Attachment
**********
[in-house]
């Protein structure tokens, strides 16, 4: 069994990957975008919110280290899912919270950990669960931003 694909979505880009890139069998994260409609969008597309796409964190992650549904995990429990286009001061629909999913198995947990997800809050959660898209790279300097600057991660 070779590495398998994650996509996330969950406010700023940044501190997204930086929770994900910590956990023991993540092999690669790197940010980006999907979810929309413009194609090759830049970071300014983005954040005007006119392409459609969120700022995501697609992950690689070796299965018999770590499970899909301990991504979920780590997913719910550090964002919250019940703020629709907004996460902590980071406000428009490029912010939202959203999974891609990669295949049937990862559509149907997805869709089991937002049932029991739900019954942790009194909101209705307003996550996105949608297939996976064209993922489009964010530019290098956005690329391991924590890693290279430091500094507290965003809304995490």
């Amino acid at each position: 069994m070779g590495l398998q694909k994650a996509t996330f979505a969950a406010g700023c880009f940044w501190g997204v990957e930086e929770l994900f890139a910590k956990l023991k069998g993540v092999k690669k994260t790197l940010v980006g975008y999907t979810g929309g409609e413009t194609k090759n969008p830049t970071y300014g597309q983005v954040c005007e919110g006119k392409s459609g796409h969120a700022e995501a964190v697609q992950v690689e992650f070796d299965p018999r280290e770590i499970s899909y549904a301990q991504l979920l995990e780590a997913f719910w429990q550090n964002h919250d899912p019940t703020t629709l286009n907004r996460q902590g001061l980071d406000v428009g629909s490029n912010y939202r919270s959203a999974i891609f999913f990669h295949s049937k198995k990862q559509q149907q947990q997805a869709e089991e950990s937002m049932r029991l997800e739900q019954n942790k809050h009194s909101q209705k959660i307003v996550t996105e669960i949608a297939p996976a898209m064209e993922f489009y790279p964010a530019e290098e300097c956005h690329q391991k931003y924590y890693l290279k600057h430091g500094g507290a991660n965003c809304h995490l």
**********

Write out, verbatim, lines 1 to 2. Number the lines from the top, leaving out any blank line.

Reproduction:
[in-house]
């Protein structure tokens, strides 16, 4: 069994990957975008919110280290899912919270950990669960931003 694909979505880009890139069998994260409609969008597309796409964190992650549904995990429990286009001061629909999913198995947990997800809050959660898209790279300097600057991660 070779590495398998994650996509996330969950406010700023940044501190997204930086929770994900910590956990023991993540092999690669790197940010980006999907979810929309413009194609090759830049970071300014983005954040005007006119392409459609969120700022995501697609992950690689070796299965018999770590499970899909301990991504979920780590997913719910550090964002919250019940703020629709907004996460902590980071406000428009490029912010939202959203999974891609990669295949049937990862559509149907997805869709089991937002049932029991739900019954942790009194909101209705307003996550996105949608297939996976064209993922489009964010530019290098956005690329391991924590890693290279430091500094507290965003809304995490």